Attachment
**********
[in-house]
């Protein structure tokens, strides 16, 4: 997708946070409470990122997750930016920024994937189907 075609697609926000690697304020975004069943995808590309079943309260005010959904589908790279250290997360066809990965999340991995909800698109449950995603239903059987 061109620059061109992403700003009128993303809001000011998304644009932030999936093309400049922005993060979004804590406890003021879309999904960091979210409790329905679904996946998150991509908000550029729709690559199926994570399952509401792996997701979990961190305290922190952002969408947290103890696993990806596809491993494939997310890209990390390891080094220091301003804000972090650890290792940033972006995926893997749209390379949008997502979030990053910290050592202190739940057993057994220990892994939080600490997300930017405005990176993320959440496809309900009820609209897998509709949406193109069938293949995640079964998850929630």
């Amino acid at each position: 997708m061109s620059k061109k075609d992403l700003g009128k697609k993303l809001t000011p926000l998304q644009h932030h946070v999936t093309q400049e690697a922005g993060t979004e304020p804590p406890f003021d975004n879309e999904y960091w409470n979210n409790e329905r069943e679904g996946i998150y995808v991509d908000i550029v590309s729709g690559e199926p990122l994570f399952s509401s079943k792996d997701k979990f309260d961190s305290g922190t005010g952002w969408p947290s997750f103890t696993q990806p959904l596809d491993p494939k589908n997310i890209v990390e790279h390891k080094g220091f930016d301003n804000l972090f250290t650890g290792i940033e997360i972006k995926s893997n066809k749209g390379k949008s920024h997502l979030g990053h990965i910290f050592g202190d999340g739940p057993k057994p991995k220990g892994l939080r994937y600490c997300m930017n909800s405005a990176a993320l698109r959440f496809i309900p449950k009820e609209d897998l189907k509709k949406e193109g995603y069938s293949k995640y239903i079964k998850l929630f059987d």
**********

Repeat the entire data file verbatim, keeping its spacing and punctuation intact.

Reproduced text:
[in-house]
């Protein structure tokens, strides 16, 4: 997708946070409470990122997750930016920024994937189907 075609697609926000690697304020975004069943995808590309079943309260005010959904589908790279250290997360066809990965999340991995909800698109449950995603239903059987 061109620059061109992403700003009128993303809001000011998304644009932030999936093309400049922005993060979004804590406890003021879309999904960091979210409790329905679904996946998150991509908000550029729709690559199926994570399952509401792996997701979990961190305290922190952002969408947290103890696993990806596809491993494939997310890209990390390891080094220091301003804000972090650890290792940033972006995926893997749209390379949008997502979030990053910290050592202190739940057993057994220990892994939080600490997300930017405005990176993320959440496809309900009820609209897998509709949406193109069938293949995640079964998850929630």
């Amino acid at each position: 997708m061109s620059k061109k075609d992403l700003g009128k697609k993303l809001t000011p926000l998304q644009h932030h946070v999936t093309q400049e690697a922005g993060t979004e304020p804590p406890f003021d975004n879309e999904y960091w409470n979210n409790e329905r069943e679904g996946i998150y995808v991509d908000i550029v590309s729709g690559e199926p990122l994570f399952s509401s079943k792996d997701k979990f309260d961190s305290g922190t005010g952002w969408p947290s997750f103890t696993q990806p959904l596809d491993p494939k589908n997310i890209v990390e790279h390891k080094g220091f930016d301003n804000l972090f250290t650890g290792i940033e997360i972006k995926s893997n066809k749209g390379k949008s920024h997502l979030g990053h990965i910290f050592g202190d999340g739940p057993k057994p991995k220990g892994l939080r994937y600490c997300m930017n909800s405005a990176a993320l698109r959440f496809i309900p449950k009820e609209d897998l189907k509709k949406e193109g995603y069938s293949k995640y239903i079964k998850l929630f059987d």